Hello bone friends! We're super excited to announce our first featured nonficton writer, Isaac Yuen. If you haven't gotten a chance to be wowed by his moving tribute to Ursula K. Le Guin, make sure to check it out here. Our nonfiction editor, Ashely Adams, sat down (metaphorically, through email) with Yuen to dig a bit deeper into Le Guin, names, and maybe also bones?
Ashely Adams: One thing we loved about this essay is the personal glimpse it gives us into the narrator’s connection with Ursula K. Le Guin’s writing. Could you tell us more about what inspires and draws you to her writing? Why write this piece now?
Isaac Yuen: Ursula was the reason I became a writer—full stop. I didn’t grow up writing and came to it late, but I did grow up reading, and reading her books especially. There’s a quote from an essay she wrote for Harper’s called “Staying Awake” that comes to mind:
"…If a book told you something when you were fifteen, it will tell it to you again when you're fifty, though you may understand it so differently that it seems you're reading a whole new book.”
I did that with her novels. I started listening to audiobook versions of Earthsea in my twenties and realized just how much I missed as a kid. Returning to those books was like visiting a new country and learning a new language. In hearing her work spoken aloud I learned how good writing should sound, and how prose can be lean and sinuous and musical and profound, all at once.
I started this essay a few months before Ursula passed away in January 2018. It was a big blow, losing a literary parent of sorts, and I shelved the piece for a while to work on more elegiac stuff. When I came back to it months later, I wanted to tie the piece to notions of passing on and legacy and most importantly, gratitude. Luckily, those heady themes were all there in the books she penned and the worlds she charted; I just needed to find and point to the thread of them.
More than any author, Ursula’s writing opens doors for me. Even now I know there are works of hers I’m not ready for just yet. In time.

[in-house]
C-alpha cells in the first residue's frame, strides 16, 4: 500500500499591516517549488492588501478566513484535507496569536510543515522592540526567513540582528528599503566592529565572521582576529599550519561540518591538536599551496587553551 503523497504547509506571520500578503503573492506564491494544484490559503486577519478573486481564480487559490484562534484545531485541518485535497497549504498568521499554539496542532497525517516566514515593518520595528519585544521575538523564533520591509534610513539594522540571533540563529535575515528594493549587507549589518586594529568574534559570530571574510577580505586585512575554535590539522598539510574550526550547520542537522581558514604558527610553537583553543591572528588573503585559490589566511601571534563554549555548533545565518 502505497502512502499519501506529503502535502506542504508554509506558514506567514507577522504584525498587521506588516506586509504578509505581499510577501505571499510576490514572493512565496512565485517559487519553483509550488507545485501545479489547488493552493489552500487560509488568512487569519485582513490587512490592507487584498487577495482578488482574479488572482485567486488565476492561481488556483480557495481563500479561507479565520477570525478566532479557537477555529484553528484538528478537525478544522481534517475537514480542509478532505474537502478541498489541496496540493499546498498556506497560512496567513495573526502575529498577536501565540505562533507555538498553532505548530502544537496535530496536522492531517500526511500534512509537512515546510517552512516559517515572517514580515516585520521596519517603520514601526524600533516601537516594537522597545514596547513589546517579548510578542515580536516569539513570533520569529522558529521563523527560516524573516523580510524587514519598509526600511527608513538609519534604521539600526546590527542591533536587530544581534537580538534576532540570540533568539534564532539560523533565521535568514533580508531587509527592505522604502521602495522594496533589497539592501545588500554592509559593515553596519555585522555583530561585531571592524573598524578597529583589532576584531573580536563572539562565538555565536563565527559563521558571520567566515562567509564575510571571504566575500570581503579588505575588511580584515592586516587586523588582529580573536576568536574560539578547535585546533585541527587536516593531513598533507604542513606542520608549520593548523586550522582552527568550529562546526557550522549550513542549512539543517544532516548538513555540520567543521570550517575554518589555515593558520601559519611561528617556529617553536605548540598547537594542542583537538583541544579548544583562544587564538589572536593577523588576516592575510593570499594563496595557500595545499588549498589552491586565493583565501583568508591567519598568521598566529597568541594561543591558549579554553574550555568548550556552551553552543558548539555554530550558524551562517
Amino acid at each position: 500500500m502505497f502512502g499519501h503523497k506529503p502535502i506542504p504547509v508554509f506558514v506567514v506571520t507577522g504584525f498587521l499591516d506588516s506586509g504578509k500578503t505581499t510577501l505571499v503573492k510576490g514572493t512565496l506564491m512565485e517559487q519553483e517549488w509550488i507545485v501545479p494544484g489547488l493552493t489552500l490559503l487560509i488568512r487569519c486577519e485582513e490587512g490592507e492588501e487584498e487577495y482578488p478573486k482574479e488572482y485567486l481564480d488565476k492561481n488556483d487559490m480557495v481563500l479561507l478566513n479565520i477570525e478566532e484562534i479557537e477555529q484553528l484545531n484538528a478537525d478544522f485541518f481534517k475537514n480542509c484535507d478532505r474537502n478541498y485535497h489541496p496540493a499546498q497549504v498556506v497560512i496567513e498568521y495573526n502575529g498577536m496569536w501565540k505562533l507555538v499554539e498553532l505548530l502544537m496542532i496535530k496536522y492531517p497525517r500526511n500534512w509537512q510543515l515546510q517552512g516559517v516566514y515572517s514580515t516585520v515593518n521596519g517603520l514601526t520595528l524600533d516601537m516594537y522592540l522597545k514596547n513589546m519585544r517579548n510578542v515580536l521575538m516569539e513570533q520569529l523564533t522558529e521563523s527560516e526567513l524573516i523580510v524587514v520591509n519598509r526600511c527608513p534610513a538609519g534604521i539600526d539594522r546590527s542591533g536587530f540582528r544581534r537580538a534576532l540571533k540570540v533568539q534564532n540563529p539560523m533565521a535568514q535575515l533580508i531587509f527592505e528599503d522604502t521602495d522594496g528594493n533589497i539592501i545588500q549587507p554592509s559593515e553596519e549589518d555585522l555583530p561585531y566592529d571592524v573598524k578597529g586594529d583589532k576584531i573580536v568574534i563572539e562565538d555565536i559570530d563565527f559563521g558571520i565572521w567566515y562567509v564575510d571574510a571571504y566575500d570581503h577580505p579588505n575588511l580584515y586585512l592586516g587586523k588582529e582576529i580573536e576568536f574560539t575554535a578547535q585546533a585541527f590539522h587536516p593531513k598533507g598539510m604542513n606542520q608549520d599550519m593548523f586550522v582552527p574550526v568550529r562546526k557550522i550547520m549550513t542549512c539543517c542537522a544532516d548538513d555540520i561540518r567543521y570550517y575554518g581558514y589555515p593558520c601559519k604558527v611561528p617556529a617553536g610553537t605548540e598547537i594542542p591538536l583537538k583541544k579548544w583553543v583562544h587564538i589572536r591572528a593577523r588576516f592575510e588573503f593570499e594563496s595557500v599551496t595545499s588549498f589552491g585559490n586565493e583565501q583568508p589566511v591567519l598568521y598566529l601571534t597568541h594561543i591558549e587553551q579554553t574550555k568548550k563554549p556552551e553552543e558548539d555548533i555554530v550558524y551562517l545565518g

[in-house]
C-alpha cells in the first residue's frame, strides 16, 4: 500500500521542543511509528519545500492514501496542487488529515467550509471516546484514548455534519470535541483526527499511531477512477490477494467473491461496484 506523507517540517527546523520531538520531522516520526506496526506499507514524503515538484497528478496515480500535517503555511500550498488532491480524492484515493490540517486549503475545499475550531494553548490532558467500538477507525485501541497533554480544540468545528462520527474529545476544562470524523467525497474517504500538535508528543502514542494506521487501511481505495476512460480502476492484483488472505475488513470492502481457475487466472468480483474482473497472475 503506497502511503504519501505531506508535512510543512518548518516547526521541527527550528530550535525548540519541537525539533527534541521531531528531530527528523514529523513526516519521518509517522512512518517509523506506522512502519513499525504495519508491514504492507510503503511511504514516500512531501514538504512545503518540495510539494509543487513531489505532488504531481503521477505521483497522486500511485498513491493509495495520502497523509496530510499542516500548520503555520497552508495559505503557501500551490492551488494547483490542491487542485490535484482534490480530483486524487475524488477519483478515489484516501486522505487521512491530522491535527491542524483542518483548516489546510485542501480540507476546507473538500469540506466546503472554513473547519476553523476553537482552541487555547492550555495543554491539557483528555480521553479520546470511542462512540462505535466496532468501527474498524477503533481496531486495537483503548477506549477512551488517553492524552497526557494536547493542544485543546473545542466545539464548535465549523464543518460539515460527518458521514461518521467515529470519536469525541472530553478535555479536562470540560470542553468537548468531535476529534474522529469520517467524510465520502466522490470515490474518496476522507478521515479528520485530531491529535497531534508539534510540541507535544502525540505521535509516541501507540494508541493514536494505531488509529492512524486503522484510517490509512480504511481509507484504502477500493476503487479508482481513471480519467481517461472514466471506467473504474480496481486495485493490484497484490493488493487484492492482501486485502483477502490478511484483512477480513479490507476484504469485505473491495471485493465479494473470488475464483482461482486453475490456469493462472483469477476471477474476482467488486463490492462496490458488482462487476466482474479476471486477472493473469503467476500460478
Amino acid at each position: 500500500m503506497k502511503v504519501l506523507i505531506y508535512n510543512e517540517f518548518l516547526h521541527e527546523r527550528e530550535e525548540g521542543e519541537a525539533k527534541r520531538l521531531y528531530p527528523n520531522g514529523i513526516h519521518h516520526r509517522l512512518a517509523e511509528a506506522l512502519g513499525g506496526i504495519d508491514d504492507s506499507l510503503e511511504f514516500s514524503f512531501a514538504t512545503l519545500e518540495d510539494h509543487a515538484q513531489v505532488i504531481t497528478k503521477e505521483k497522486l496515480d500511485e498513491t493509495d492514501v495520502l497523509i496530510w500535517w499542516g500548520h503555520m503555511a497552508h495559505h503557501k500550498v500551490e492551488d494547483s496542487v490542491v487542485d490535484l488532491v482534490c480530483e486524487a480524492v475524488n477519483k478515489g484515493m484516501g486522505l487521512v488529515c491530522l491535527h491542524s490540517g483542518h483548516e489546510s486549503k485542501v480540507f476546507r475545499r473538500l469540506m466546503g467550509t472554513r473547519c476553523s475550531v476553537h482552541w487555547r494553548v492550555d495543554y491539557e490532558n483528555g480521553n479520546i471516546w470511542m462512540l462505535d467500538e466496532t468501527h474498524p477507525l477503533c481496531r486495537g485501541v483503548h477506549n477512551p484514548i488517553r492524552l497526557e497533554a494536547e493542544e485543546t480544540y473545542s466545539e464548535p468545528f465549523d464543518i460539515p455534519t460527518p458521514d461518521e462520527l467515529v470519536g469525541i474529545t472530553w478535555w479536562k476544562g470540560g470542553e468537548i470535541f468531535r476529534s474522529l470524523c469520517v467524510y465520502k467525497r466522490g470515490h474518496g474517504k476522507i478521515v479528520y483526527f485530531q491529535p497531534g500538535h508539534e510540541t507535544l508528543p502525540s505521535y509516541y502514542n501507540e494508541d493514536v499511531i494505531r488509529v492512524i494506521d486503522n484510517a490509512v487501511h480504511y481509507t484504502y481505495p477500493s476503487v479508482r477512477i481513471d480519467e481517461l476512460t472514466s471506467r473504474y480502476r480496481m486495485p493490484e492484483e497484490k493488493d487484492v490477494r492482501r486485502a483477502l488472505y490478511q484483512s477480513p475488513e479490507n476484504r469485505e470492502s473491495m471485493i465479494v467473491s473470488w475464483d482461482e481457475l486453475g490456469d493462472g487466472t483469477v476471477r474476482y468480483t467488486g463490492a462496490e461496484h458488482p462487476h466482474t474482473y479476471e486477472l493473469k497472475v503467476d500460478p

AA: Much like the Earthsea series, this essay ponders the power of names. What do you think draws us as writers to names over and over?
IY: Naming offers us some measure of certainty and control. If we can name something we can condense it, delineate it, even master it. But what Ursula did so well always is in questioning foundations, even ones she herself constructed. Sometimes the act of naming can implicate, impose, and erase; sometimes it’s not a good thing.
There’s a scene in one of the Earthsea short stories called “Dragonfly” where a wizard attempts to control a woman by speaking her true name. But the woman is not only a woman, and her true name is not her only name. So she shrugs off the magic, transforms into a dragon, and withers the wizard to nothing but dry bones. I always got a kick out of that.
As someone who also pens fiction I need to be mindful not to try to control my creations too much. Naming is useful for charting and sounding, but it’s not the end-all and be-all to knowledge and understanding. Mysteries abound.
AA: I was really drawn to the structure of the essay. What was your process in creating this essay?
IY: I'm pretty lazy, so I usually need a compelling way into a piece before I’m willing to commit any energy poking around, which one needs to do for an essay. My exchange with Kim at the framing shop provided that entry point—even someone who knew nothing about this weird map of islands was spellbound by it. From there I felt there was a way to write outwards, for others who may not know Ursula's work, and for those very much in the know, like you Lammergeier editors.
The scenes came one by one, sometimes by book order, sometimes by personal experiences. Once I was inside the piece I was able to get a sense of what I was trying to say and how I wanted to say it. Next came the ordering, the transitions and interludes, and all the figuring out of ways the piece could go or needed to go. That’s the fun stuff.
I learned from a good writer friend that penning an essay is like holding a faceted gem up to the light, and turning it to see all the refracted paths leading to some core truth.
AA: A question I love asking writers—what are you reading right now?
IY: I’m trying to figure out a short story right now, so I’ve been rereading a few works I love for inspiration in atmosphere, dialogue, and rhythm: Sam Shephard’s “Indianapolis (Highway 74)” from The New Yorker, David Naimon’s “Acceptance Speech” in Boulevard, and appropriately, Le Guin’s “The Bones of the Earth.” That last one kills me everytime.
On the nonfiction side, I’m digging this beautiful hardcover book I won from a Twitter contest called The Antarctic Book of Cooking and Cleaning, by Wendy Trusler and Carol Devine. It’s about the first civilian environmental cleanup expedition in Antarctica, told through a unique blend of personal stories, journal entries, archival photos, and trip recipes. It’s a fascinating read for both its topic and structure.
AA: All right, the vulture team needs to know, what’s your favorite bone?
IY: I volunteer at a biodiversity museum with tons of specimens, so my answer to this changes on a regular basis. Right now it’s the nasal turbinates of a leopard seal. It’s this bone honeycomb inside the seal’s nose that helps regulate airflow moisture and temperature. Wild stuff!